Opened the kiln and took out some very fine plates. Interesting glazes on some and all of the biscuit fired ones survived my packing.

Made four plates again. The first one used another lino cut I found under the radiator yesterday and the new clay stamps that I took out of the kiln today. I was pleased with these. The raised screw head worked very well as did the impression of the lego wheel. The failure to reverse my initials was embarrassing though.

The new sprigs of ‘Teacher’ and ‘Mr C’ also worked well. It is a bit late in the day but I thought it was probably time to make some artist teacher plates and, probably, some teacher plates. Today it was artist teacher.

I also found some Guston pictures on the web and played with those in the book. I have long been a fan of Guston and I wanted to make some plates inspired by his work. It was there in the bacon sandwich on the Dunwich cycle ride plate from a long time ago – inspired by his sandwich drawings. Today I channelled his book drawings with one about learning journals, another one of sketchbooks in a pile under a table as I was flicking through the ten books that I have accumulated this school year. And I finished off with a self portrait based on his drawing of a painter, scratched directly into a layer of purple haze glaze in a rough and ready manner. Only I made him a potter, of course. Fun stuff.

Glaze firing tomorrow.

Three plates today playing with the idea of experiments that make outcomes. As with most of the plates I make I don’t really know how they will come out so, to an extent, they are all experiments. But they are also final outcomes, assuming I can get them out of the kiln, which isn’t always the case these days. I think the multiple clays and the speed of production is affecting them and not all of them are making it out at the moment. They are rather roughly done and the rolling out is a bit haphazard so some are splitting here and there. I got a very fine one out of the kiln this morning that I had managed to stick together with glaze so that it was a whole plate again but with different sections in different colours and great joining gaps. The other plates came out well too. Pretty pleasing. I packed the kiln with another mixed fire and left it to go for it. God knows what I’ll find in the morning again.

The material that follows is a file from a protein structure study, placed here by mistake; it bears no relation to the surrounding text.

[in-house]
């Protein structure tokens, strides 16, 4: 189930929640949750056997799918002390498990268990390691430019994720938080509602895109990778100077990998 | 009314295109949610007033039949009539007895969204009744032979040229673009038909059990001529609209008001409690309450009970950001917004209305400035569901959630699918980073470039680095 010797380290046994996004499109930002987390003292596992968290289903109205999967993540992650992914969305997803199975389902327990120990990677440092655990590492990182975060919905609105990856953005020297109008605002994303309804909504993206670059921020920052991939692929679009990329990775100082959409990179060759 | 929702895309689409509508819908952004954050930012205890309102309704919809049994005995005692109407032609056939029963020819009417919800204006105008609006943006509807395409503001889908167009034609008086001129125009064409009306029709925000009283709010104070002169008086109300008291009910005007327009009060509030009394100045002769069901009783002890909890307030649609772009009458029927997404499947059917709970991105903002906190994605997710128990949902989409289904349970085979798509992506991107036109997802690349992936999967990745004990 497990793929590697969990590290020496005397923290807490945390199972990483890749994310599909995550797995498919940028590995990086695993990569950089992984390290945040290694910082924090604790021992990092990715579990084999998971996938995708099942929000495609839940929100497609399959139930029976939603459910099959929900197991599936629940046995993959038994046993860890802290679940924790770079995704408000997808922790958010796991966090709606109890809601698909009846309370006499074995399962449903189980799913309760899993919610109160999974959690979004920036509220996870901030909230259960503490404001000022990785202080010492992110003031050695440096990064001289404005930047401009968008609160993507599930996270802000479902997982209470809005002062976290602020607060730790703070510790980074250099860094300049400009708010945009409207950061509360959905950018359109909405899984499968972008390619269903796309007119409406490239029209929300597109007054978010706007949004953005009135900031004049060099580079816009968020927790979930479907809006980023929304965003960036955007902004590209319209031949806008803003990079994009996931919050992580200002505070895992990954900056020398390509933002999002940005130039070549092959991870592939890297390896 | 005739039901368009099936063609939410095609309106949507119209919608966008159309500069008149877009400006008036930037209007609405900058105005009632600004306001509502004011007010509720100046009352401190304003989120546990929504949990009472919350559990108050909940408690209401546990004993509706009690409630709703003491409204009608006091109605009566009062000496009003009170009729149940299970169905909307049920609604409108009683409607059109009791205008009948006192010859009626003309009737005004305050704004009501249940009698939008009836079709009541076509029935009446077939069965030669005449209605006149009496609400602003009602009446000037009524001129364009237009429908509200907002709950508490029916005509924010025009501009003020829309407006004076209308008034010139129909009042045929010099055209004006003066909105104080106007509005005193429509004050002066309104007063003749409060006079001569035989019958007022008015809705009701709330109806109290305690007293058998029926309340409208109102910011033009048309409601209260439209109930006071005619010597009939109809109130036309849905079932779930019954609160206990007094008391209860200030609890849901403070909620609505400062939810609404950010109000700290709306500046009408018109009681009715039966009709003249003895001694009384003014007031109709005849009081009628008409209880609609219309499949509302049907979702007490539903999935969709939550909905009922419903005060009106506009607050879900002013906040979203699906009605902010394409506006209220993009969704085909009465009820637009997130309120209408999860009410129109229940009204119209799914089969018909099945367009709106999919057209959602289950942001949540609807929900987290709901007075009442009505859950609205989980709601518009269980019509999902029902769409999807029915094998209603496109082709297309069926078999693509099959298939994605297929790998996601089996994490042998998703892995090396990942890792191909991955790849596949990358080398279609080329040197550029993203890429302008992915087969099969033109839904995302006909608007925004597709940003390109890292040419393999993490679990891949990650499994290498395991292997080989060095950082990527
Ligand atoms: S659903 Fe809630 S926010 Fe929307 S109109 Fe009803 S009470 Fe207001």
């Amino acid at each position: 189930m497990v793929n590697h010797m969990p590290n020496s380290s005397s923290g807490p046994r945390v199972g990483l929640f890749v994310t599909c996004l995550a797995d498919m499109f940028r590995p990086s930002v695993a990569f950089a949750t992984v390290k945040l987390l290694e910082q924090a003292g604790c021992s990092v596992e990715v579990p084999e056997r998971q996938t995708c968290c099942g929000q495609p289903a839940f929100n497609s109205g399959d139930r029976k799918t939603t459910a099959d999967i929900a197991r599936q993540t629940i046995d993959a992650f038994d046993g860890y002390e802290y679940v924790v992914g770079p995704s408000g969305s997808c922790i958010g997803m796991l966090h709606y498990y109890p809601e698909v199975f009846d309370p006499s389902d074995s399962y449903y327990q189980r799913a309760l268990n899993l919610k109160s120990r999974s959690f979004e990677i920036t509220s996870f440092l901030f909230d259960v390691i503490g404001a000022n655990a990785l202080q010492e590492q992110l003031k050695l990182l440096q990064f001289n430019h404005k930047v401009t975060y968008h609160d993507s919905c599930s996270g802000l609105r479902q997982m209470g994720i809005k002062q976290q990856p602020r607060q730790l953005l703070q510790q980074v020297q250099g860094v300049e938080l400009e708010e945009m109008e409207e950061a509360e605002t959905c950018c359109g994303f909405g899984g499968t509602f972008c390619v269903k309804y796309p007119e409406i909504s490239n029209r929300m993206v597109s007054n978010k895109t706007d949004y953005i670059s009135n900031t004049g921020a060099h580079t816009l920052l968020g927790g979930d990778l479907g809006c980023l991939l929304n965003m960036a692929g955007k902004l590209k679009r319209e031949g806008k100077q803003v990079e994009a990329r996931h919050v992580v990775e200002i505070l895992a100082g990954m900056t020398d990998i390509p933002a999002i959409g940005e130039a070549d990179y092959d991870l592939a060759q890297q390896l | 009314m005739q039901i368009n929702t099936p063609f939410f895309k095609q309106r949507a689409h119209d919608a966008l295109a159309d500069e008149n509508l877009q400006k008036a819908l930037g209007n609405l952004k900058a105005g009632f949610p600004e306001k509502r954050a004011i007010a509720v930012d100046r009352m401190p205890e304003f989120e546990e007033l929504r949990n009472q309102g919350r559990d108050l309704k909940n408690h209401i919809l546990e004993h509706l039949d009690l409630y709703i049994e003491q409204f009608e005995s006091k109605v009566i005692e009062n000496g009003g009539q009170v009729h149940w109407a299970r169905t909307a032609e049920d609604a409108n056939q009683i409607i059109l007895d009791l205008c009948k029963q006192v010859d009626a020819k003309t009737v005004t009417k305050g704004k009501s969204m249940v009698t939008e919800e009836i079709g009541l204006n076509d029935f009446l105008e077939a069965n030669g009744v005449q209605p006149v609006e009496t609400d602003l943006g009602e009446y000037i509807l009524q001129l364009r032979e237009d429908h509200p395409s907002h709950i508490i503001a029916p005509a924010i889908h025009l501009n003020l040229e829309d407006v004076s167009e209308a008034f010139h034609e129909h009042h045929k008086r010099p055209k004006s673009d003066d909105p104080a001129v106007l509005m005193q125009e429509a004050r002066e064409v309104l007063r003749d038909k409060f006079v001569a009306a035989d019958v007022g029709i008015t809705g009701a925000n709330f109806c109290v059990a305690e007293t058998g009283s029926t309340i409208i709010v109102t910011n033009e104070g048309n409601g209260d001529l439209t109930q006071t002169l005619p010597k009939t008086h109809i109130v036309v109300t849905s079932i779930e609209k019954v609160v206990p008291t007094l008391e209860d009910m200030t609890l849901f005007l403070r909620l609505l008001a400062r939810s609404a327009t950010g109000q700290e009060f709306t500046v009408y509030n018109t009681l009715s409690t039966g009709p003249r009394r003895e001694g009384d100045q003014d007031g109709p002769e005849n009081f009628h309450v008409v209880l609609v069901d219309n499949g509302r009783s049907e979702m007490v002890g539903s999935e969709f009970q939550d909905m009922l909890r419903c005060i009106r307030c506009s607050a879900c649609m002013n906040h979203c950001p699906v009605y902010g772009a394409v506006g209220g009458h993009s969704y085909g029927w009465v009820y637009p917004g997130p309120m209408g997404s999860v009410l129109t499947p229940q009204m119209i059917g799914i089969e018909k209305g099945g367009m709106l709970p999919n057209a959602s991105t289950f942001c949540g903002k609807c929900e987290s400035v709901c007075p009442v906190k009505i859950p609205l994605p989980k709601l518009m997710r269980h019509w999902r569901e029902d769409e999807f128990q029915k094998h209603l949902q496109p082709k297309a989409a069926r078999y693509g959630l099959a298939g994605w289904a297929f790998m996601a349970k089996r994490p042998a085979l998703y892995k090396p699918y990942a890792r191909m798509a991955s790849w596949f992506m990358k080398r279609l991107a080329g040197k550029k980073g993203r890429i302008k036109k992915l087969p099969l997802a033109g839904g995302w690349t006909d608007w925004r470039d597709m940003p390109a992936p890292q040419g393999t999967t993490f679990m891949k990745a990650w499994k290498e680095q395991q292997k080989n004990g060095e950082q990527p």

Two days spent as a exam moderator last week which was very interesting. Managed to make four plates with Shirley’s help on the days I was in and fired the kiln twice. I loaded and fired the kiln with a glaze firing on Wednesday and tried out a lot of glazes mouldering at the back of the cupboard. The big reveal moment wont be until tomorrow morning. I’m looking forward to that.

The plates I made on Wednesday came out well. Shirley had rolled out the usual four bits of clay and I trimmed them up and put a layer of coloured slip on ready for some sort of incised mark. I didn’t have a lot of time to do anything too developed as I had to sort things out for the days out and so on. I looked in the current sketchbook/journal which is a relatively recent one and there weren’t any appropriate ‘ideas’ in there. The books have become so much part of my thinking that without the books to tell me what to do next I can’t function! I only tend to carry one around at a time, of course, so when I fill a book I go through a peculiar change over period where all the accumulated thinking of one book gets left at home and I start with a fresh and underdeveloped book. This is obviously stupid and I do sometimes carry more than one book to get over this. But it does become the case that there is a big pile of books on the shelf over there and there are some great ideas stacked at the bottom that I have forgotten about or haven’t finished off and they are sort of ‘stuck’ at the bottom of the pile.

The retrieval system of books inevitably doesn’t provide instant access to everything all of the time, especially if I am working in two places like this. I should probably take all of the books into school and use them all there in these final weeks. There is a sense of vulnerability to that though. I am leaving much of a doctorate in a cupboard in an art room fifteen miles away! I really need to sit down and go over them all again and reclaim the ideas and fold them into the current state of play. There are currently seven of them so that would take a bit of time.